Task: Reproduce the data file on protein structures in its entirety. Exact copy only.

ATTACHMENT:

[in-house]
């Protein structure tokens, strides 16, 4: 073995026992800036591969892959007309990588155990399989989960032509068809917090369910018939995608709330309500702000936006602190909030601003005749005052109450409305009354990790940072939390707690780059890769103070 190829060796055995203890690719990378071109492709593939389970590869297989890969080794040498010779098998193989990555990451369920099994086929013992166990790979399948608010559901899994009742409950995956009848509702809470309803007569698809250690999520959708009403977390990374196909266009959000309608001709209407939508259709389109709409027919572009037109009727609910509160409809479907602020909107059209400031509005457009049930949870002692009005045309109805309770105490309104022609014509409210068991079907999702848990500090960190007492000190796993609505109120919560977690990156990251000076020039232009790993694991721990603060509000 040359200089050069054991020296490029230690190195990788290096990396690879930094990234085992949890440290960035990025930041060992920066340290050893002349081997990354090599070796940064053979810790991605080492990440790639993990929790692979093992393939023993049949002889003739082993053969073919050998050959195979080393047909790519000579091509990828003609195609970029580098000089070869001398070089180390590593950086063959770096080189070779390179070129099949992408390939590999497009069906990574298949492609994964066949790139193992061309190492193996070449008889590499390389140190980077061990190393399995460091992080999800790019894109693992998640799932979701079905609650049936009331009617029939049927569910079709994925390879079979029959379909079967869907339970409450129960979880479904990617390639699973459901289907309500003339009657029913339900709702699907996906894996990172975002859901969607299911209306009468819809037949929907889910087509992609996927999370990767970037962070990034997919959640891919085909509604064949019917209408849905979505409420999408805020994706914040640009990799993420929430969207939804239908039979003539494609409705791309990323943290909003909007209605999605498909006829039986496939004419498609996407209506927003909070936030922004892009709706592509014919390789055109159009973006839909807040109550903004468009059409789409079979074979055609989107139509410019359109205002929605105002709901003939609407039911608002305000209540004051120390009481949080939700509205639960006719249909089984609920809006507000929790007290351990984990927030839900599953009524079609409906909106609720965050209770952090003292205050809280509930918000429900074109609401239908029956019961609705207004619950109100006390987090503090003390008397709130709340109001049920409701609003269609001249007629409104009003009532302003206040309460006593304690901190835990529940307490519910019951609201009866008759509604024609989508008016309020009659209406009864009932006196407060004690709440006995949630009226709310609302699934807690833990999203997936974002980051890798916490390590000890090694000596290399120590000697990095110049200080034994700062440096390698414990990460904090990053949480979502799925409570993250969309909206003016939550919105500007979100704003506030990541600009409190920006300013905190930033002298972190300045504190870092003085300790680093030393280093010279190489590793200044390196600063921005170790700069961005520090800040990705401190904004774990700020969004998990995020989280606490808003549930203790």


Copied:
[in-house]
């Protein structure tokens, strides 16, 4: 073995026992800036591969892959007309990588155990399989989960032509068809917090369910018939995608709330309500702000936006602190909030601003005749005052109450409305009354990790940072939390707690780059890769103070 190829060796055995203890690719990378071109492709593939389970590869297989890969080794040498010779098998193989990555990451369920099994086929013992166990790979399948608010559901899994009742409950995956009848509702809470309803007569698809250690999520959708009403977390990374196909266009959000309608001709209407939508259709389109709409027919572009037109009727609910509160409809479907602020909107059209400031509005457009049930949870002692009005045309109805309770105490309104022609014509409210068991079907999702848990500090960190007492000190796993609505109120919560977690990156990251000076020039232009790993694991721990603060509000 040359200089050069054991020296490029230690190195990788290096990396690879930094990234085992949890440290960035990025930041060992920066340290050893002349081997990354090599070796940064053979810790991605080492990440790639993990929790692979093992393939023993049949002889003739082993053969073919050998050959195979080393047909790519000579091509990828003609195609970029580098000089070869001398070089180390590593950086063959770096080189070779390179070129099949992408390939590999497009069906990574298949492609994964066949790139193992061309190492193996070449008889590499390389140190980077061990190393399995460091992080999800790019894109693992998640799932979701079905609650049936009331009617029939049927569910079709994925390879079979029959379909079967869907339970409450129960979880479904990617390639699973459901289907309500003339009657029913339900709702699907996906894996990172975002859901969607299911209306009468819809037949929907889910087509992609996927999370990767970037962070990034997919959640891919085909509604064949019917209408849905979505409420999408805020994706914040640009990799993420929430969207939804239908039979003539494609409705791309990323943290909003909007209605999605498909006829039986496939004419498609996407209506927003909070936030922004892009709706592509014919390789055109159009973006839909807040109550903004468009059409789409079979074979055609989107139509410019359109205002929605105002709901003939609407039911608002305000209540004051120390009481949080939700509205639960006719249909089984609920809006507000929790007290351990984990927030839900599953009524079609409906909106609720965050209770952090003292205050809280509930918000429900074109609401239908029956019961609705207004619950109100006390987090503090003390008397709130709340109001049920409701609003269609001249007629409104009003009532302003206040309460006593304690901190835990529940307490519910019951609201009866008759509604024609989508008016309020009659209406009864009932006196407060004690709440006995949630009226709310609302699934807690833990999203997936974002980051890798916490390590000890090694000596290399120590000697990095110049200080034994700062440096390698414990990460904090990053949480979502799925409570993250969309909206003016939550919105500007979100704003506030990541600009409190920006300013905190930033002298972190300045504190870092003085300790680093030393280093010279190489590793200044390196600063921005170790700069961005520090800040990705401190904004774990700020969004998990995020989280606490808003549930203790």